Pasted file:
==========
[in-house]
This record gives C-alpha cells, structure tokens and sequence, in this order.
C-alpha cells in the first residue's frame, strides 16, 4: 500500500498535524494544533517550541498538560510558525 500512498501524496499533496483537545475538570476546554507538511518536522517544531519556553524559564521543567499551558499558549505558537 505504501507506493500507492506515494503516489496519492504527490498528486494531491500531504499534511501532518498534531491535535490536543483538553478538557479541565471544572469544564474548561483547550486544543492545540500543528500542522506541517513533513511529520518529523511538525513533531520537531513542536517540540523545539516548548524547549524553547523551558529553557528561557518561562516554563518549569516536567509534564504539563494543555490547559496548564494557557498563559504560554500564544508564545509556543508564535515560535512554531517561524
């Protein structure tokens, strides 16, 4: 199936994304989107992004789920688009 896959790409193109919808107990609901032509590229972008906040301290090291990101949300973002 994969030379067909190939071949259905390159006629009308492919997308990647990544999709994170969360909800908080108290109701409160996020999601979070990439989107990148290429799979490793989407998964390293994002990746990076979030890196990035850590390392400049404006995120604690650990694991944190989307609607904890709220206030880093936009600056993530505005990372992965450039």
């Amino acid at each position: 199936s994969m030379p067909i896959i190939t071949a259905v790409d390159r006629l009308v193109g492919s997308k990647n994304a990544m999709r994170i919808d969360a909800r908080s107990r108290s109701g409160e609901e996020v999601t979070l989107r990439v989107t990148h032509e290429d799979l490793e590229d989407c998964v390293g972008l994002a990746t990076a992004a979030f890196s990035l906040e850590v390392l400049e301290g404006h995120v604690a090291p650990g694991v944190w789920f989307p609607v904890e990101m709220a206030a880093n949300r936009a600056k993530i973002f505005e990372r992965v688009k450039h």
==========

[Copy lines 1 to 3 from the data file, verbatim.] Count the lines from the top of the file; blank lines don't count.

[in-house]
This record gives C-alpha cells, structure tokens and sequence, in this order.
C-alpha cells in the first residue's frame, strides 16, 4: 500500500498535524494544533517550541498538560510558525 500512498501524496499533496483537545475538570476546554507538511518536522517544531519556553524559564521543567499551558499558549505558537 505504501507506493500507492506515494503516489496519492504527490498528486494531491500531504499534511501532518498534531491535535490536543483538553478538557479541565471544572469544564474548561483547550486544543492545540500543528500542522506541517513533513511529520518529523511538525513533531520537531513542536517540540523545539516548548524547549524553547523551558529553557528561557518561562516554563518549569516536567509534564504539563494543555490547559496548564494557557498563559504560554500564544508564545509556543508564535515560535512554531517561524